Knauf Lawsuits Should Be Filed by December 9, 2009
Federal lawsuits have been consolidated into a single massive case currently being heard in New Orleans. Many Chinese manufacturers are being sued, but the biggest defendant is a German-owned group of Chinese manufacturers known as Knauf. There are many procedural hurdles involved in suing a foreign company, but "Knauf has agreed to accept service of a single complaint against them," says Chinese drywall attorney Bill Cash. Anyone who has used Knauf drywall in their home should file their claim on or before December 9, 2009, in order to take advantage of Knauf's offer. Homeowners who file claims after this date will have to go to the back of the line and will bear substantial expenses in having their complaints translated into Chinese and then hand-delivered to the Knauf defendants. Costs could exceed $10,000 per homeowner.
Other Defective Drywall Manufacturers
Knauf may be the main producer, but there are a number of other Chinese drywall manufacturers as well, Cash said. "We have documentary proof that defective product was produced by other makers, and there are potentially 30 to 40 distinct defendants in this case. Families whose homes were built with bad Chinese drywall made by another company besides Knauf may still have a claim."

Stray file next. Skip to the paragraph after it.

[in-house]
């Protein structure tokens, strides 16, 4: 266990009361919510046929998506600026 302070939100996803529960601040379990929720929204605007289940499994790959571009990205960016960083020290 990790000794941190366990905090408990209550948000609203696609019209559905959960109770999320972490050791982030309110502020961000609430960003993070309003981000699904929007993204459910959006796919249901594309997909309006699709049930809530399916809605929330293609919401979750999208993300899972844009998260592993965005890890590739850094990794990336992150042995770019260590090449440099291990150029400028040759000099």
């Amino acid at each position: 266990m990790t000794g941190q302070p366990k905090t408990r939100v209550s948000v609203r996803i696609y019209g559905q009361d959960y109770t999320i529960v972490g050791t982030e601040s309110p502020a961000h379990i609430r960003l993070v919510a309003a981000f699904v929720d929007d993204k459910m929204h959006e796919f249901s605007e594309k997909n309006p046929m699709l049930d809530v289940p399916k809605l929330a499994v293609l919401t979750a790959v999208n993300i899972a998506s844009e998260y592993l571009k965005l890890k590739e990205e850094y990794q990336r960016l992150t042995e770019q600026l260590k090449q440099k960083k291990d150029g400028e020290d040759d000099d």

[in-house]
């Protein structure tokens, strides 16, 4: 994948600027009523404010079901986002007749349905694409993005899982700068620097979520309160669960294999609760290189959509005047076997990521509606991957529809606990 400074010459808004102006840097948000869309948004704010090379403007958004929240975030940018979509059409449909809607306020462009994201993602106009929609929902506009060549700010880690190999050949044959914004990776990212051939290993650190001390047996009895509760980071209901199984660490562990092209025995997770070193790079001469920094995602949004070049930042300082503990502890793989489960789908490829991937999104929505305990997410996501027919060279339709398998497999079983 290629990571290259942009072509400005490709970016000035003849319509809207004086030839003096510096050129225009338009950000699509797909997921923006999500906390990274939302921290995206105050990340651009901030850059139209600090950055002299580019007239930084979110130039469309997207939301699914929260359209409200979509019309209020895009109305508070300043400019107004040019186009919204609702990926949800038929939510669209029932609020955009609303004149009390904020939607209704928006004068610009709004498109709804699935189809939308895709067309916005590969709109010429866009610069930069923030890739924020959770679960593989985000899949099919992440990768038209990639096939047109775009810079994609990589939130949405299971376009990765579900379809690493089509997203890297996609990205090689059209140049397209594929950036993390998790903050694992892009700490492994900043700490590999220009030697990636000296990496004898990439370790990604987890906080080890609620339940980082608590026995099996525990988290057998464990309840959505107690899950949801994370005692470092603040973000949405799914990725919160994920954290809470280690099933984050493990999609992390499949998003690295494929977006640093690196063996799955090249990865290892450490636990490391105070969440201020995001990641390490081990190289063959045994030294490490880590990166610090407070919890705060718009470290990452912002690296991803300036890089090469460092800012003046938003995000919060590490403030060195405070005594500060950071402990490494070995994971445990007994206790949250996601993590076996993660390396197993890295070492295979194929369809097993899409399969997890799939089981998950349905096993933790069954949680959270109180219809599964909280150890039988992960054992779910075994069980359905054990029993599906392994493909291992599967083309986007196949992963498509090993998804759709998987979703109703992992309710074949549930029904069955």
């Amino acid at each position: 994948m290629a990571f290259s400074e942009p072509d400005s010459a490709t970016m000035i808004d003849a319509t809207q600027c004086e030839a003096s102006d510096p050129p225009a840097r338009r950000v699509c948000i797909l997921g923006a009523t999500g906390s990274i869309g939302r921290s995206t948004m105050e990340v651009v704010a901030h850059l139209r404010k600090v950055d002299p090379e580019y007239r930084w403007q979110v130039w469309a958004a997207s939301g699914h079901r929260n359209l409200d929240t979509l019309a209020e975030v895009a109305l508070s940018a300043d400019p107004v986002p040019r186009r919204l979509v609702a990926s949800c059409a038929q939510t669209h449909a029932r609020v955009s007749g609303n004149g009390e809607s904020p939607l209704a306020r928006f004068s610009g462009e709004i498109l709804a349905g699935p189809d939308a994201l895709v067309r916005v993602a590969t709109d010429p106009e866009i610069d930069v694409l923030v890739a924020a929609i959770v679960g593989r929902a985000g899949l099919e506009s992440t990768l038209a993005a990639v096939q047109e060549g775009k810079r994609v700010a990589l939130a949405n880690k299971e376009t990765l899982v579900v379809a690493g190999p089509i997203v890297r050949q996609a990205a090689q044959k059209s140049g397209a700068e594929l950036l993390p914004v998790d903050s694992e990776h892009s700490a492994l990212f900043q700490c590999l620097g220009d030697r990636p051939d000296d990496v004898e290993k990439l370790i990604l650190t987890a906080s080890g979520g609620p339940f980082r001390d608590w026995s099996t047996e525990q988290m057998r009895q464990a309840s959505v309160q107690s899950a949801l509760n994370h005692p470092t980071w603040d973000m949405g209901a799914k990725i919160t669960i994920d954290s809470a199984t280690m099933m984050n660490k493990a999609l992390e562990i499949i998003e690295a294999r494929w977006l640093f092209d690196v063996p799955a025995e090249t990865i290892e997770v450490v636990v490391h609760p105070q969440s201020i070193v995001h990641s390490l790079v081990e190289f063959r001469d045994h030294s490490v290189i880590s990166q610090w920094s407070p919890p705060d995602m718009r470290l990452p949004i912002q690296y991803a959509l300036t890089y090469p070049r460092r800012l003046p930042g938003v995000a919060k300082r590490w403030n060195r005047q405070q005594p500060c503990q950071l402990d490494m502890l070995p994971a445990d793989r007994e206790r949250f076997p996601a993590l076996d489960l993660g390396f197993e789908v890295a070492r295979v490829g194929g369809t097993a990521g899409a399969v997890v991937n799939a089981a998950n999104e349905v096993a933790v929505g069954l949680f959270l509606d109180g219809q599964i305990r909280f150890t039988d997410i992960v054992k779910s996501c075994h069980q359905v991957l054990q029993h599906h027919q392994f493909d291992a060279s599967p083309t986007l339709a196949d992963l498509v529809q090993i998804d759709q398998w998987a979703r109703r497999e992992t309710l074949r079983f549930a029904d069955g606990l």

How can you determine whether your drywall is contaminated? Sometimes the drywall will be stamped "Made in China" or with the name of a company or certain codes, and sometimes there are no markings at all. "The drywall maker can be determined in a few ways," explains Cash. "Most drywall is sold with color-coded paper tags that wrap the ends of the drywall boards, called end-tabs. If there are no markings or end-tabs, shipping records or builder invoices can be used to determine the maker."
Shoddy Inspections and Quick Fixes
Because the Chinese drywall problem has gotten so much attention, particularly in Florida, inspectors and companies have begun advertising their services directly to homeowners. These companies offer to test whether a home contains Chinese drywall, but Cash advises against these. "If it sounds too good to be true, it probably is. Any quick-and-dirty testing procedure involving a few scrapes of drywall dust isn't going to get the job done." Tests performed by companies that don't use the federal courts' detailed inspection protocol aren't valid in federal court and will probably need to be redone later.
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Homeowners should seek the advice of an attorney before considering any offer from a homebuilder. And anyone who is considering a lawsuit should also talk to an attorney who is experienced and qualified to file a claim against foreign manufacturers and other responsible parties.